> With "library interface object files" I mean the object files that are
> generated by compiling the importable module unit "foo.cppm". I'm using the
> terminology from Daniela Engert's talk here:
> <https://youtu.be/nP8QcvPpGeM?t=333>
> At least with Clang, the "library interface object files" will at least
> contain
> the symbol for the "module initializer function" as laid out by the
> proposed
> updates to the Itanium ABI:
> <
> https://github.com/itanium-cxx-abi/cxx-abi/pull/144/files#diff-b803017e5afd1b6dfe35e5e0e719d895559129c35b93f056074a72928269ae23R5022-R5048
> >
> So far I had assumed from following discussions and from my own experiments
> with CMake >= 3.28 and reading Conan's plan
> (<https://blog.conan.io/2023/10/17/modules-the-packaging-story.html>)
> that the
> "library interface object files" (that contain e.g. the symbols for the
> module
> initializer functions) will live in the library artifact "libfoo.{a,so}".
> That
> way, as a consumer of that library, I can describe that library in my CMake
> build system by creating an "imported" CMake target, without having to
> build
> anything else except for the BMI's of the importable module units.
> Furthermore, I had also assumed that the P2577R2 style metadata file that
> describes the modules of a library is placed next to a library artifact
> that
> contains the "library interface object files" (including the module
> initializer
> symbols). That is also the reason I thought there always _exists_ a library
> artifact for the metadata file to be placed next to, as the library
> artifact
> will always at least contain the module initializer symbol.
> In contrast, an alternative style of packaging a modularized library is
> possible, where the library artifact does _not_ contain the "library
> interface
> object files", instead requiring the consumer to build them in addition to
> the
> BMI's. In CMake terms, users then could _not_ create an "imported" library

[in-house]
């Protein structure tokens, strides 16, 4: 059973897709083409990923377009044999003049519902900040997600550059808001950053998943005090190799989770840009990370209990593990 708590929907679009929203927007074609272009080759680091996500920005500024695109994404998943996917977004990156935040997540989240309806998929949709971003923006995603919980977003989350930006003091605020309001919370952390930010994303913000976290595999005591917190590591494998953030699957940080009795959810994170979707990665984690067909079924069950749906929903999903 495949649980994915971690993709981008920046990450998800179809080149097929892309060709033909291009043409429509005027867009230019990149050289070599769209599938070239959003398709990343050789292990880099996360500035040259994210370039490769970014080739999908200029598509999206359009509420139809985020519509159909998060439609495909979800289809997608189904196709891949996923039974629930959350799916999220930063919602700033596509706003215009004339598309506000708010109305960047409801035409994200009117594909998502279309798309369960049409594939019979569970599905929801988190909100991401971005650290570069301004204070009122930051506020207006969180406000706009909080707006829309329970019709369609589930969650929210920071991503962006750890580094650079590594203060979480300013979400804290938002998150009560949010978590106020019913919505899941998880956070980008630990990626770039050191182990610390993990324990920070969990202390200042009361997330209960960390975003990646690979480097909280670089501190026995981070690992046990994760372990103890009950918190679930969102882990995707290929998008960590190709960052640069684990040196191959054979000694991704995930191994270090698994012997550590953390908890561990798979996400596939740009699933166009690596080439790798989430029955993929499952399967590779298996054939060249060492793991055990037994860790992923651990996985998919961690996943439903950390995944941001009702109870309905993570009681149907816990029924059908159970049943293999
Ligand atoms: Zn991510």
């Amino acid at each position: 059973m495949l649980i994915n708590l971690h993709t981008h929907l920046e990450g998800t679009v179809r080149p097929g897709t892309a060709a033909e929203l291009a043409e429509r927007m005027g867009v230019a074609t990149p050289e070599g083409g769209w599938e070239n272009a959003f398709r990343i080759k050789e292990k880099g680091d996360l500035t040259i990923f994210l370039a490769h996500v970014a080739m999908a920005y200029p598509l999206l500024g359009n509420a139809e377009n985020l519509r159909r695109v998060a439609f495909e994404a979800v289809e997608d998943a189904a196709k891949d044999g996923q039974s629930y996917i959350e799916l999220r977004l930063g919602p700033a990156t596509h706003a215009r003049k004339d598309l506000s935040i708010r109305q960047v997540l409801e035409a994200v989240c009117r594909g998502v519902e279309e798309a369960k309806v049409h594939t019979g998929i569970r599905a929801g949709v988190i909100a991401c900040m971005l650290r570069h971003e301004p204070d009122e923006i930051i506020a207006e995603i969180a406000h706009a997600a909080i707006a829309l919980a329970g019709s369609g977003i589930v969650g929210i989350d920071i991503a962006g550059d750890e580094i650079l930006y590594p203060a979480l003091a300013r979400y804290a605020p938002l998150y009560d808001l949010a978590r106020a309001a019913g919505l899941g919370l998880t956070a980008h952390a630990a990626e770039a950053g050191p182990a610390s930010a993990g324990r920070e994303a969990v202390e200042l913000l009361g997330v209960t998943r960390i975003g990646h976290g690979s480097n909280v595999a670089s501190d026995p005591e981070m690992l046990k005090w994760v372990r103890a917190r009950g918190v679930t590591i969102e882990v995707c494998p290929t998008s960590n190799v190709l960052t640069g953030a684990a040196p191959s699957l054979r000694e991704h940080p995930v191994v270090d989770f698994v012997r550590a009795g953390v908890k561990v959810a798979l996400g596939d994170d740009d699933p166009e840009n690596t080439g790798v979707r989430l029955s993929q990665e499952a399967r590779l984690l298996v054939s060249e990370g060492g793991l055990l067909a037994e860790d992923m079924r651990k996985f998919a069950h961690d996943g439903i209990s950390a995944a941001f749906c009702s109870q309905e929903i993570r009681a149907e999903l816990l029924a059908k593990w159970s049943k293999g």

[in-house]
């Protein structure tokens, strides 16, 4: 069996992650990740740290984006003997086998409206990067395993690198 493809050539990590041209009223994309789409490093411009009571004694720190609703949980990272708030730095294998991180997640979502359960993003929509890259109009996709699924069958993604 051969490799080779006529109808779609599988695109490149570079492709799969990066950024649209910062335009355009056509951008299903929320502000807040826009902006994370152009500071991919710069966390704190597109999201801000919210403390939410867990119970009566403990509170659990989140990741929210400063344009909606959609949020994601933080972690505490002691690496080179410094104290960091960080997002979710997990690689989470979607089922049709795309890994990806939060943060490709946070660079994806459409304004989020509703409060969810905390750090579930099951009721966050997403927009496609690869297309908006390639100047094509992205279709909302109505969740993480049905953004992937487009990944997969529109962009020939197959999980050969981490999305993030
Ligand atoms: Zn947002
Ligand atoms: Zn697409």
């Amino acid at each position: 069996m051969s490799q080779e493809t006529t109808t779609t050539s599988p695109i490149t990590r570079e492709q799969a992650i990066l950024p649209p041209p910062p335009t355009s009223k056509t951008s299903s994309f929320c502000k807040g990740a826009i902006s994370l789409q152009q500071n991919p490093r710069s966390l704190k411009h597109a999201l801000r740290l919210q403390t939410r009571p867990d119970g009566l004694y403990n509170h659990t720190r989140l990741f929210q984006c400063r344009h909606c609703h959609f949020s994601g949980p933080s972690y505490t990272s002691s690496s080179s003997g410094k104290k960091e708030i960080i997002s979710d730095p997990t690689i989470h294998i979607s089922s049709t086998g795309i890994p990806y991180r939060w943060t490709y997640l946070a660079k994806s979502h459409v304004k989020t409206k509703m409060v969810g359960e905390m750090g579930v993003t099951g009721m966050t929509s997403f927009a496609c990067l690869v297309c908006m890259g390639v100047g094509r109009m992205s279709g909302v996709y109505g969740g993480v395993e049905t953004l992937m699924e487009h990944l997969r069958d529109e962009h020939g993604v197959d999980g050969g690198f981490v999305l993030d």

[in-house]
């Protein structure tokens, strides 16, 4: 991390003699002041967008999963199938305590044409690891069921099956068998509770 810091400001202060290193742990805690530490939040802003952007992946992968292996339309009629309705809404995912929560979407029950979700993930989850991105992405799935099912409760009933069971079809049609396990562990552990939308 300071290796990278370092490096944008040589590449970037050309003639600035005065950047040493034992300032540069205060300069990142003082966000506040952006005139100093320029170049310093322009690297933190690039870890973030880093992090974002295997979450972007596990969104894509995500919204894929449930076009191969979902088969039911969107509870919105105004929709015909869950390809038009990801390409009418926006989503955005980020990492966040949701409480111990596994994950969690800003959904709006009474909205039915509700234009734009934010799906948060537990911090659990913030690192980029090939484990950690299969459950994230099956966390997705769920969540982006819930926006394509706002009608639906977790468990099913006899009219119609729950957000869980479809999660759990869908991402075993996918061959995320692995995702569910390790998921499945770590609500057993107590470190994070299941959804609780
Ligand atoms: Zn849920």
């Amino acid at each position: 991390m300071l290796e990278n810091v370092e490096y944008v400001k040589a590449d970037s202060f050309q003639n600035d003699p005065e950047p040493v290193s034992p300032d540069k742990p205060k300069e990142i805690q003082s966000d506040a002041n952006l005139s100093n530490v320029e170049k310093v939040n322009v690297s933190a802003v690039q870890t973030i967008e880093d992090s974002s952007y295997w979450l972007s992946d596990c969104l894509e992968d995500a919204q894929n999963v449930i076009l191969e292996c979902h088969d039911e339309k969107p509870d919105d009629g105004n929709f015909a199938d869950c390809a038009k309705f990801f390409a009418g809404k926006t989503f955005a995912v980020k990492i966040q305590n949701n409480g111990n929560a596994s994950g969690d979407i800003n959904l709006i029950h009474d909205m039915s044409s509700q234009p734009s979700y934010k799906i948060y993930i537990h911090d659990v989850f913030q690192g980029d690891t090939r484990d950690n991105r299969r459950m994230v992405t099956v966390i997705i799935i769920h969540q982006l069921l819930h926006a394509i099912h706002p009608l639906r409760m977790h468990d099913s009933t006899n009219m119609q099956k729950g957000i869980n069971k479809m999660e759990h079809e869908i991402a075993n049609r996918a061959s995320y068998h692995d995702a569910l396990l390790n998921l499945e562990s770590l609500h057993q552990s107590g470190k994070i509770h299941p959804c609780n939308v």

> target, instead having to add a "proper" library target to their build that
> "owns" the "library interface object files".
> In my mind, this alternative style creates a number of headaches for the
> build
> and packaging ecosystems as they have to cope with those additional
> libraries
> required for holding the "library interface object files". It would
> certainly
> be simpler for consumers if those symbols where "owned" by the library
> artifact
> itself.
> I stumbled across this issue as I was trying to consume the experimental
> libc++
> "std" module. libc++ chose the second approach, i.e. the module initializer
> symbols are not packaged up in any library artifact provided by libc++. In
> the
> resulting discussion on the libc++ bug tracker
> (<https://github.com/llvm/llvm-project/issues/80639>) people have
> encouraged me
> to approach SG15.
> What do you think about this issue? I'm curious about use cases for the
> alternative packaging approach. Certainly there would need to be another
> key
> like "library-contains-interface-object-files" in the metadata file so that
> users know what kind of packaging approach was used. But I hope there can
> be
> convergence on one approach so that kind of complexity could be avoided.
> -Jan
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Received on 2024-02-19 01:32:02